Wayne County, MI, officials are leaning toward a deal with Quicken Loans founder Dan Gilbert's development company to build a $520 million criminal justice center in downtown Detroit and in exchange give Gilbert the site of a stalled jail project for his planned $1 billion pro soccer stadium, according to the Detroit Free Press.
A $269 million to $317.6 million bid from Walsh Construction to revive the jail's construction on the existing site is also on the table, though county officials say the proposal from Gilbert's Rock Ventures is less risky.
Rock agreed to pay for cost overruns on the criminal justice center, requiring the county to pay $380 million plus land costs. The Rock deal must address legal and financial issues around the land purchase for the new site and the use of existing jail bonds or else the county will restart talks with Walsh.
Gilbert owns more than 90 downtown Detroit buildings and, according to Curbed Detroit, has reportedly taken on the city's revitalization with much enthusiasm. His vision for the stadium is that of a "front door" to the rest of the city, according to Crain's Detroit Business, complete with three towers: residential, office and hotel.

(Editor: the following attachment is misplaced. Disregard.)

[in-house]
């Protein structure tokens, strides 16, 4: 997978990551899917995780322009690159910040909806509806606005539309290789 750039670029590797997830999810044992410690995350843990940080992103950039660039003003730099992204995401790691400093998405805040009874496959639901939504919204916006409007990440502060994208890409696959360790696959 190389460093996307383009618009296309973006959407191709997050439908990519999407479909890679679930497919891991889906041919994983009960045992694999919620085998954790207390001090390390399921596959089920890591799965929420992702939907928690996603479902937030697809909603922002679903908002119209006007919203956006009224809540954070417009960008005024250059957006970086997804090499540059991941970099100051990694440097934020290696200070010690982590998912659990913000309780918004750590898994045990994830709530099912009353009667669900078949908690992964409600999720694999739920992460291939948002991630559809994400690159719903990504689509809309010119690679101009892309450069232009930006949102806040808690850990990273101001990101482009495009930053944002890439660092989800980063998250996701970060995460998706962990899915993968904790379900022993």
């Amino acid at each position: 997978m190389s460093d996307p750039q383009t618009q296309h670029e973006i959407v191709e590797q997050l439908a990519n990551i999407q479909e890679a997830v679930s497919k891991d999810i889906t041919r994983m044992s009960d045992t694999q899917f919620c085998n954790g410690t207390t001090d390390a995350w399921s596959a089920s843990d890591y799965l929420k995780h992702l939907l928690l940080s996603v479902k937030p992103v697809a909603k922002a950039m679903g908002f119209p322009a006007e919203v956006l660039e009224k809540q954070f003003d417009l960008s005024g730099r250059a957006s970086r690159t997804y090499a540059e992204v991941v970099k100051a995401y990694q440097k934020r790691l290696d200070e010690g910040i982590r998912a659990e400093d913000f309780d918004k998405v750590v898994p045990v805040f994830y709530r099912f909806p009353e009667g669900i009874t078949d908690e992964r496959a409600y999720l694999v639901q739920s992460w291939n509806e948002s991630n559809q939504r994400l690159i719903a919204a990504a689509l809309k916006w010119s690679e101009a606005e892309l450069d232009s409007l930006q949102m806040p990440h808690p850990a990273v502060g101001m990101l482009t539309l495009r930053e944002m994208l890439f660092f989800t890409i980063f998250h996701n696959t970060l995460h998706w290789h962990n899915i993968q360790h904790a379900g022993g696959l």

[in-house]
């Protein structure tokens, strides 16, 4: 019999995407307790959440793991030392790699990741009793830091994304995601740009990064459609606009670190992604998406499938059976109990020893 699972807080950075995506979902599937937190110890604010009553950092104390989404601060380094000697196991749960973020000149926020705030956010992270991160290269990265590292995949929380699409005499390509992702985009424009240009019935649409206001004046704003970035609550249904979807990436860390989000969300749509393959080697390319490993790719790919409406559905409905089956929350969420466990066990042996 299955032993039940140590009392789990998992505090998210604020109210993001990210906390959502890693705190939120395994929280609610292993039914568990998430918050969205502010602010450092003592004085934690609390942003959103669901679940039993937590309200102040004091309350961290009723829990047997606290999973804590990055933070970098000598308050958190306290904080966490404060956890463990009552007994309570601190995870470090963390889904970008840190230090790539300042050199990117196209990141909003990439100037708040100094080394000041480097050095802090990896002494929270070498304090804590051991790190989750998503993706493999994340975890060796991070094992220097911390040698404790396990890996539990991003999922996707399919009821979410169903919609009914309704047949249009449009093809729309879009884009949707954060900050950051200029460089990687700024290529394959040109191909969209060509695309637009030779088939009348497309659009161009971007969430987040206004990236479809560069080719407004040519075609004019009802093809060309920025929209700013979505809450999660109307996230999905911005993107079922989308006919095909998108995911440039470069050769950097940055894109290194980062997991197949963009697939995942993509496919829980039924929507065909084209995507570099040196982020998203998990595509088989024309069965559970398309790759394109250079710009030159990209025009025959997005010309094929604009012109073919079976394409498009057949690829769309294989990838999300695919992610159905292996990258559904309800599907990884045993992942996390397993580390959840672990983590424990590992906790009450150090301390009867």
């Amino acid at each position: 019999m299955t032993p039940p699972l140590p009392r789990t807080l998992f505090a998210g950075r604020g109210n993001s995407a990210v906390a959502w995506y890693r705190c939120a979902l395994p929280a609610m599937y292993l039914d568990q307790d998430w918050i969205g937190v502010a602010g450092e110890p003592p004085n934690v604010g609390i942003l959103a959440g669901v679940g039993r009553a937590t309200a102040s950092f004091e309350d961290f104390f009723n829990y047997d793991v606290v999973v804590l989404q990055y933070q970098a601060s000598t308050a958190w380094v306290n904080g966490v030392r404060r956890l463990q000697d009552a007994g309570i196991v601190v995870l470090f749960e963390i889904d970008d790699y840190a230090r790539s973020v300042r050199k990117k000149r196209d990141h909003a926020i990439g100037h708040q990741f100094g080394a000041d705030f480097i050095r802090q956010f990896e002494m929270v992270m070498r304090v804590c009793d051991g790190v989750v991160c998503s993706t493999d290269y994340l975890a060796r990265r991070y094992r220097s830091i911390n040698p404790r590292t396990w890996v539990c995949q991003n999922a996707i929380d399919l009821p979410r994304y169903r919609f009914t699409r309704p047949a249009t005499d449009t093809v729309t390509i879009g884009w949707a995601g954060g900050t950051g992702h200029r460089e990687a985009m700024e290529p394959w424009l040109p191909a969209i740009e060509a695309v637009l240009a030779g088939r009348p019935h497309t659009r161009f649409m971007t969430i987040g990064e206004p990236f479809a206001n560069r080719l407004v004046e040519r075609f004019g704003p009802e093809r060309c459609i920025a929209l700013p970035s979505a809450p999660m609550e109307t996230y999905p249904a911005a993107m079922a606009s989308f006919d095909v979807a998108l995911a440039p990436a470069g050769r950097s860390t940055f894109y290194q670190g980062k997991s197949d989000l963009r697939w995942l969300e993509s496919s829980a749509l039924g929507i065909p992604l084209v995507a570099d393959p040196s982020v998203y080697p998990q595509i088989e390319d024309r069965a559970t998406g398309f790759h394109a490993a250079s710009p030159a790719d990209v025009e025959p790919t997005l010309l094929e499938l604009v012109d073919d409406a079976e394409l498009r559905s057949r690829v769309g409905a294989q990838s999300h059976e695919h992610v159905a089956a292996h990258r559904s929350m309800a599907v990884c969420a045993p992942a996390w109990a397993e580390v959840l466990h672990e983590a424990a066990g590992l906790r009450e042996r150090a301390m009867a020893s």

Some worry that Gilbert's projects favor new residents and corporations over existing ones — but that doesn't seem to have dampened his momentum.
Rather, Gilbert and the Ilitch family, founders of Little Caesars Pizza and owners of the Detroit Red Wings hockey team, have been major drivers of the city's downtown renewal. Along with the proposed soccer stadium and criminal justice center, another example of such investment is the Red Wings' forthcoming Little Caesars Arena, which aims to be the centerpiece of District Detroit, a 50-block mixed-use project with residential, office and retail space.
There is $5.4 billion in construction activity either underway or in the planning stages for the next three years in downtown Detroit, with the majority dedicated to mixed-use development, according to CBRE. Even so, the city is struggling to meet demand for office space and apartments generated by the companies and their employees relocating downtown in response to the renewed investment in the city's core.